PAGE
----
The verdict is in, folks: no, cannabis legalization does not increase underage consumption. Why? Well, it’s logic. Here are the quick and dirty facts.
FILE – In an April 20, 2005 file photo, a University of Colorado freshman, who did not want to be identified, joins a crowd smoking marijuana during a “420” gathering at Farrand Field at the University of Colorado in Boulder, Colo. People who started using marijuana persistently before age 18 risk losing some of their IQ by the time they’re 38, a long-running study says. In contrast, even long-term chronic users who started after age 18 showed no such effect, suggesting the drug holds some particular toxicity for the developing brain. (AP Photo/Longmont Daily Times-Call, Richard M. Hackett, File) MANDATORY CREDIT, MAGS OUT, NO SALES
Marijuana fear mongers, we’ve got bad news: No, cannabis legalization has not increased adolescent use.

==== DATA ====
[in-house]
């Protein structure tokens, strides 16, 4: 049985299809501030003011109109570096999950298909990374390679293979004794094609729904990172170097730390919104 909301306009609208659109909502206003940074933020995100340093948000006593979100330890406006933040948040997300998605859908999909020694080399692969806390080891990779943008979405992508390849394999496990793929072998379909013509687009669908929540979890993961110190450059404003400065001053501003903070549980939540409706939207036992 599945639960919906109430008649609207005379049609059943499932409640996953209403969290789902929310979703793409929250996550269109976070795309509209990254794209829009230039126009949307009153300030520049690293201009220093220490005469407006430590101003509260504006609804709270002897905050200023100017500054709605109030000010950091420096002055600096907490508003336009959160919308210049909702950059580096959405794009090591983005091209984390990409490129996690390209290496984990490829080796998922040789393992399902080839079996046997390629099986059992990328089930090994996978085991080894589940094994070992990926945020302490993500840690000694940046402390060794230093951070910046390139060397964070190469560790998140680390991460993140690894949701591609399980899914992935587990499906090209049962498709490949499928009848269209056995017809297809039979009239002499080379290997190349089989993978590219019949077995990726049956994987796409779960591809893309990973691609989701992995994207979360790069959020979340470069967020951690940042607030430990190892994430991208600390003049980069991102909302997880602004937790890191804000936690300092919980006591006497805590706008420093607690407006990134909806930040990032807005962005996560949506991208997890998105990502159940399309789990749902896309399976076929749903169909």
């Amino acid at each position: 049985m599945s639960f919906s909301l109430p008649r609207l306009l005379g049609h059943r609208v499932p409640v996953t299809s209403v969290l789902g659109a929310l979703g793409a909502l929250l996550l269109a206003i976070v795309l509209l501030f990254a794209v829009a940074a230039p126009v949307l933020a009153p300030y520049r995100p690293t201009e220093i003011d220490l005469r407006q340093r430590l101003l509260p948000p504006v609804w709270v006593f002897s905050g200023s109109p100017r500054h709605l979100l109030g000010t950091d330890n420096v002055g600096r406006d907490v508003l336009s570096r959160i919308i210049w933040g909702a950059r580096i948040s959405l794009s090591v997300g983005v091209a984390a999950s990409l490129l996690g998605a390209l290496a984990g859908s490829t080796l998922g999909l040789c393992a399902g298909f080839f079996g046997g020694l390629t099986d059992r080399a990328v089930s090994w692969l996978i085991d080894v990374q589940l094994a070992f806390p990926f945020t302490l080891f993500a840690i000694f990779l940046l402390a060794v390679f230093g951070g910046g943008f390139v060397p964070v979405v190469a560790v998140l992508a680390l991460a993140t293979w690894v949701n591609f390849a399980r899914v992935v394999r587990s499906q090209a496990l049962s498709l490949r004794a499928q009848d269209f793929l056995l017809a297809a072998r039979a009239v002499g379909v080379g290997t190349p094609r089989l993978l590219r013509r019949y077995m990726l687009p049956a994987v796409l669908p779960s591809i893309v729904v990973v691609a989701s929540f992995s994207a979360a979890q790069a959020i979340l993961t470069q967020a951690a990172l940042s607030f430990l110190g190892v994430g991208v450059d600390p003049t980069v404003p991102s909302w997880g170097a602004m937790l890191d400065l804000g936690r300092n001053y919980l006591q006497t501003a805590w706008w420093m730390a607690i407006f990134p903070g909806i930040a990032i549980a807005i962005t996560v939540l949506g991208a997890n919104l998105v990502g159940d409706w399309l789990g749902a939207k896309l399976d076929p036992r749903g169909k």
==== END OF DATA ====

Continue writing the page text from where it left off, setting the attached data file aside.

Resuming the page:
We understand this may disappoint some, and for the rest, we bet you’re hardly even surprised. Why? Because other nations have adopted similar drug policy before — with wild success.
Dr. Deborah Hasin from Columbia University Medical Center provides context:
“Up to now, in the states that passed medical marijuana laws, adolescent marijuana use was already higher than in other states.”
Huh. So what you’re saying is, people that are drawn to cannabis are going to be drawn to cannabis regardless of the law … Huh.
As an aside from left field, we’ll note that Jamaican mothers give cannabis to their children for overall health and well-being. Just some food for thought.
To read more on this finding, head on over to the Guardian for the latest.
Featured image High Times